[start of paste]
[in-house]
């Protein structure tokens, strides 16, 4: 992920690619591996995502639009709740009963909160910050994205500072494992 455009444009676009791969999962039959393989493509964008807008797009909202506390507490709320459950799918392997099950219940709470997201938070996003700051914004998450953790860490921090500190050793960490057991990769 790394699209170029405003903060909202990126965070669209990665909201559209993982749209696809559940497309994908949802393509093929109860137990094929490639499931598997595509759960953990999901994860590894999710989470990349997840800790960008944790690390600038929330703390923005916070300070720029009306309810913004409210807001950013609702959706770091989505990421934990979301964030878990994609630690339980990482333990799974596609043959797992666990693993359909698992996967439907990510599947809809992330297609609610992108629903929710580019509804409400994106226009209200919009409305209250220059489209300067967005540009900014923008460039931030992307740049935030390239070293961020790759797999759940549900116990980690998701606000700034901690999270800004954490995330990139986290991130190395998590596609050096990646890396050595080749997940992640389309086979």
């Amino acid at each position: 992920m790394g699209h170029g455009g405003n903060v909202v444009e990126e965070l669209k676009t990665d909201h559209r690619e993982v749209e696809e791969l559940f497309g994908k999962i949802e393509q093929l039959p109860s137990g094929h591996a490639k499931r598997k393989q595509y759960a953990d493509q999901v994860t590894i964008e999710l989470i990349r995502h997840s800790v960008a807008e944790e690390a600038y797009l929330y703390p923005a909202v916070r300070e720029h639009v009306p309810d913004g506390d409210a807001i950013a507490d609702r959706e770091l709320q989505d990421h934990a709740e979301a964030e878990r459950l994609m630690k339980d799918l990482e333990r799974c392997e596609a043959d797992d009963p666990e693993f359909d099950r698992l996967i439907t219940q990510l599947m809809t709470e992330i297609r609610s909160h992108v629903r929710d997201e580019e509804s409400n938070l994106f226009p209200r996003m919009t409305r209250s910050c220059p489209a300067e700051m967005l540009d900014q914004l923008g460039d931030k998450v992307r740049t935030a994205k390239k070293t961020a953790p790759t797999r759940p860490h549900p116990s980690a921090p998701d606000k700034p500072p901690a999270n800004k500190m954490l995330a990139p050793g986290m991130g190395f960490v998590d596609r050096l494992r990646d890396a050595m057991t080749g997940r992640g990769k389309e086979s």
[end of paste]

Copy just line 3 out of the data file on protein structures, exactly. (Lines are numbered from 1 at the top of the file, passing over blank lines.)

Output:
């Amino acid at each position: 992920m790394g699209h170029g455009g405003n903060v909202v444009e990126e965070l669209k676009t990665d909201h559209r690619e993982v749209e696809e791969l559940f497309g994908k999962i949802e393509q093929l039959p109860s137990g094929h591996a490639k499931r598997k393989q595509y759960a953990d493509q999901v994860t590894i964008e999710l989470i990349r995502h997840s800790v960008a807008e944790e690390a600038y797009l929330y703390p923005a909202v916070r300070e720029h639009v009306p309810d913004g506390d409210a807001i950013a507490d609702r959706e770091l709320q989505d990421h934990a709740e979301a964030e878990r459950l994609m630690k339980d799918l990482e333990r799974c392997e596609a043959d797992d009963p666990e693993f359909d099950r698992l996967i439907t219940q990510l599947m809809t709470e992330i297609r609610s909160h992108v629903r929710d997201e580019e509804s409400n938070l994106f226009p209200r996003m919009t409305r209250s910050c220059p489209a300067e700051m967005l540009d900014q914004l923008g460039d931030k998450v992307r740049t935030a994205k390239k070293t961020a953790p790759t797999r759940p860490h549900p116990s980690a921090p998701d606000k700034p500072p901690a999270n800004k500190m954490l995330a990139p050793g986290m991130g190395f960490v998590d596609r050096l494992r990646d890396a050595m057991t080749g997940r992640g990769k389309e086979s």